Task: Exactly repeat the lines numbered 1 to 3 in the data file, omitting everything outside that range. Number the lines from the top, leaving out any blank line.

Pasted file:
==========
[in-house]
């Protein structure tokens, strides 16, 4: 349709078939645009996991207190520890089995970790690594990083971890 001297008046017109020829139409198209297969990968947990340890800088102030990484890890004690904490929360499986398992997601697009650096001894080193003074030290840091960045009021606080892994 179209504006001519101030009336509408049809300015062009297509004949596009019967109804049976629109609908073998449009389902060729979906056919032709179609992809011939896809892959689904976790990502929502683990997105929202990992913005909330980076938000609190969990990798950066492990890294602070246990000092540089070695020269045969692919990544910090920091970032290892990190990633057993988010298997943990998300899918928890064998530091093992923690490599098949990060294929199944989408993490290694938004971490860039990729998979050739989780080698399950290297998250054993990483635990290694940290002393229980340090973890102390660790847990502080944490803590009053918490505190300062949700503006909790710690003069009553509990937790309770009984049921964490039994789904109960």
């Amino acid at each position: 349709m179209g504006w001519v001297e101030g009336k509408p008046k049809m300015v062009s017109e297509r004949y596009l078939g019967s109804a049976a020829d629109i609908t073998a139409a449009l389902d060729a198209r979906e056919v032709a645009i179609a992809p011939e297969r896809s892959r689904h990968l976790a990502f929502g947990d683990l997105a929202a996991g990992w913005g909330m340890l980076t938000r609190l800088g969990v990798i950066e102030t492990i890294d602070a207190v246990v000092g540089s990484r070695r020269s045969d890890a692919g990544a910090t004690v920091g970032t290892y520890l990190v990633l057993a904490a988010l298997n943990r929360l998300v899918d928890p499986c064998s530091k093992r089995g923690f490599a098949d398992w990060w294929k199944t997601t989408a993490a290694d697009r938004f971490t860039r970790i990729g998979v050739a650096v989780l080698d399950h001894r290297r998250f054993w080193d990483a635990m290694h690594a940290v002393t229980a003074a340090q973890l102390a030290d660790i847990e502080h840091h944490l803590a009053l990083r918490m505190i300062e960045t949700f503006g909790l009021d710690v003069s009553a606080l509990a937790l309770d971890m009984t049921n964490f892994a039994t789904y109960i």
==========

[in-house]
């Protein structure tokens, strides 16, 4: 349709078939645009996991207190520890089995970790690594990083971890 001297008046017109020829139409198209297969990968947990340890800088102030990484890890004690904490929360499986398992997601697009650096001894080193003074030290840091960045009021606080892994 179209504006001519101030009336509408049809300015062009297509004949596009019967109804049976629109609908073998449009389902060729979906056919032709179609992809011939896809892959689904976790990502929502683990997105929202990992913005909330980076938000609190969990990798950066492990890294602070246990000092540089070695020269045969692919990544910090920091970032290892990190990633057993988010298997943990998300899918928890064998530091093992923690490599098949990060294929199944989408993490290694938004971490860039990729998979050739989780080698399950290297998250054993990483635990290694940290002393229980340090973890102390660790847990502080944490803590009053918490505190300062949700503006909790710690003069009553509990937790309770009984049921964490039994789904109960």
């Amino acid at each position: 349709m179209g504006w001519v001297e101030g009336k509408p008046k049809m300015v062009s017109e297509r004949y596009l078939g019967s109804a049976a020829d629109i609908t073998a139409a449009l389902d060729a198209r979906e056919v032709a645009i179609a992809p011939e297969r896809s892959r689904h990968l976790a990502f929502g947990d683990l997105a929202a996991g990992w913005g909330m340890l980076t938000r609190l800088g969990v990798i950066e102030t492990i890294d602070a207190v246990v000092g540089s990484r070695r020269s045969d890890a692919g990544a910090t004690v920091g970032t290892y520890l990190v990633l057993a904490a988010l298997n943990r929360l998300v899918d928890p499986c064998s530091k093992r089995g923690f490599a098949d398992w990060w294929k199944t997601t989408a993490a290694d697009r938004f971490t860039r970790i990729g998979v050739a650096v989780l080698d399950h001894r290297r998250f054993w080193d990483a635990m290694h690594a940290v002393t229980a003074a340090q973890l102390a030290d660790i847990e502080h840091h944490l803590a009053l990083r918490m505190i300062e960045t949700f503006g909790l009021d710690v003069s009553a606080l509990a937790l309770d971890m009984t049921n964490f892994a039994t789904y109960i």